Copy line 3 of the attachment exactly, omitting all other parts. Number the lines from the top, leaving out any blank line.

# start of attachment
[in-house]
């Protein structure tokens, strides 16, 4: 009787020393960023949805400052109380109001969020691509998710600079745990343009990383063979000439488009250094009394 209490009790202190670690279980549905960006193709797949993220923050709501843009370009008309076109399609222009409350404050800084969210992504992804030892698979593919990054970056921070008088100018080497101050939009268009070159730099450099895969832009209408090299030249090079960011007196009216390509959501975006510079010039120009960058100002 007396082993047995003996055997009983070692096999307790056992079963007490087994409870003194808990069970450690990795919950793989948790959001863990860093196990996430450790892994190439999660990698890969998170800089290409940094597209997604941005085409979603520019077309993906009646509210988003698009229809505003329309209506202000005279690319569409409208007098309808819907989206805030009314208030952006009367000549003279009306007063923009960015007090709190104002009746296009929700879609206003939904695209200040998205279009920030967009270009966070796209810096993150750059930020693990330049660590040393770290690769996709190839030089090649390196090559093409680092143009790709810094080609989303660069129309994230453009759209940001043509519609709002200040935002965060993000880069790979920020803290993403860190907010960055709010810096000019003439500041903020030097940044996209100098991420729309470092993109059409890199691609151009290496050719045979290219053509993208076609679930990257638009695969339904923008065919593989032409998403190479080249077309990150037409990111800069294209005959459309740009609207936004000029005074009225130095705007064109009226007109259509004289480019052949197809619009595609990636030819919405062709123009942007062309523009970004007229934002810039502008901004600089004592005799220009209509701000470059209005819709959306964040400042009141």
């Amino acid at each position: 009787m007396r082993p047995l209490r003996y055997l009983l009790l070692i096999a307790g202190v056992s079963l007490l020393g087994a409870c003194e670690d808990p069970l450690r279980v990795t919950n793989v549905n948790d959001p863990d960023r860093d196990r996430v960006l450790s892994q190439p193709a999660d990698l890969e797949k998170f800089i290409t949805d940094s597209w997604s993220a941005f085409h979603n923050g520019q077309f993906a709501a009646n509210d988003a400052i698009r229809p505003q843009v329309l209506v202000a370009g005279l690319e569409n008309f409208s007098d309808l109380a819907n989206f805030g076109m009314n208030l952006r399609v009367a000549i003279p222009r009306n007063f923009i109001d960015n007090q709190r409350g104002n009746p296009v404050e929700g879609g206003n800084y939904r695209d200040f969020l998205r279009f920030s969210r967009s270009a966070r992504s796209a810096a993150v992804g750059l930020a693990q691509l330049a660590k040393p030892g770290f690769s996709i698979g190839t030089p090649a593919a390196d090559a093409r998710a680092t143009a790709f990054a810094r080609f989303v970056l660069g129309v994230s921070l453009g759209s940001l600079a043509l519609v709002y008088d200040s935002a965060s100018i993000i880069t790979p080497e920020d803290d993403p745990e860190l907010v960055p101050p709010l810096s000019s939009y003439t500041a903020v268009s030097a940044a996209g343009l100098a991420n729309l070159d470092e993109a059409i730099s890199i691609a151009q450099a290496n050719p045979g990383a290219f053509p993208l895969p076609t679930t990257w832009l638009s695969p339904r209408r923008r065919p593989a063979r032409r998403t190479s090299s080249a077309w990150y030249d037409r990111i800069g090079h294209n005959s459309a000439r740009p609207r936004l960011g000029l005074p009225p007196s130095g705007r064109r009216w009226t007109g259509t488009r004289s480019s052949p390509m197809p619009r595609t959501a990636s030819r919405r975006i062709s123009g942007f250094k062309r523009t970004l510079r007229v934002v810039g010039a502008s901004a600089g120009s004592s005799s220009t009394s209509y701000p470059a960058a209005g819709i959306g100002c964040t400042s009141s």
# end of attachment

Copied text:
């Amino acid at each position: 009787m007396r082993p047995l209490r003996y055997l009983l009790l070692i096999a307790g202190v056992s079963l007490l020393g087994a409870c003194e670690d808990p069970l450690r279980v990795t919950n793989v549905n948790d959001p863990d960023r860093d196990r996430v960006l450790s892994q190439p193709a999660d990698l890969e797949k998170f800089i290409t949805d940094s597209w997604s993220a941005f085409h979603n923050g520019q077309f993906a709501a009646n509210d988003a400052i698009r229809p505003q843009v329309l209506v202000a370009g005279l690319e569409n008309f409208s007098d309808l109380a819907n989206f805030g076109m009314n208030l952006r399609v009367a000549i003279p222009r009306n007063f923009i109001d960015n007090q709190r409350g104002n009746p296009v404050e929700g879609g206003n800084y939904r695209d200040f969020l998205r279009f920030s969210r967009s270009a966070r992504s796209a810096a993150v992804g750059l930020a693990q691509l330049a660590k040393p030892g770290f690769s996709i698979g190839t030089p090649a593919a390196d090559a093409r998710a680092t143009a790709f990054a810094r080609f989303v970056l660069g129309v994230s921070l453009g759209s940001l600079a043509l519609v709002y008088d200040s935002a965060s100018i993000i880069t790979p080497e920020d803290d993403p745990e860190l907010v960055p101050p709010l810096s000019s939009y003439t500041a903020v268009s030097a940044a996209g343009l100098a991420n729309l070159d470092e993109a059409i730099s890199i691609a151009q450099a290496n050719p045979g990383a290219f053509p993208l895969p076609t679930t990257w832009l638009s695969p339904r209408r923008r065919p593989a063979r032409r998403t190479s090299s080249a077309w990150y030249d037409r990111i800069g090079h294209n005959s459309a000439r740009p609207r936004l960011g000029l005074p009225p007196s130095g705007r064109r009216w009226t007109g259509t488009r004289s480019s052949p390509m197809p619009r595609t959501a990636s030819r919405r975006i062709s123009g942007f250094k062309r523009t970004l510079r007229v934002v810039g010039a502008s901004a600089g120009s004592s005799s220009t009394s209509y701000p470059a960058a209005g819709i959306g100002c964040t400042s009141s």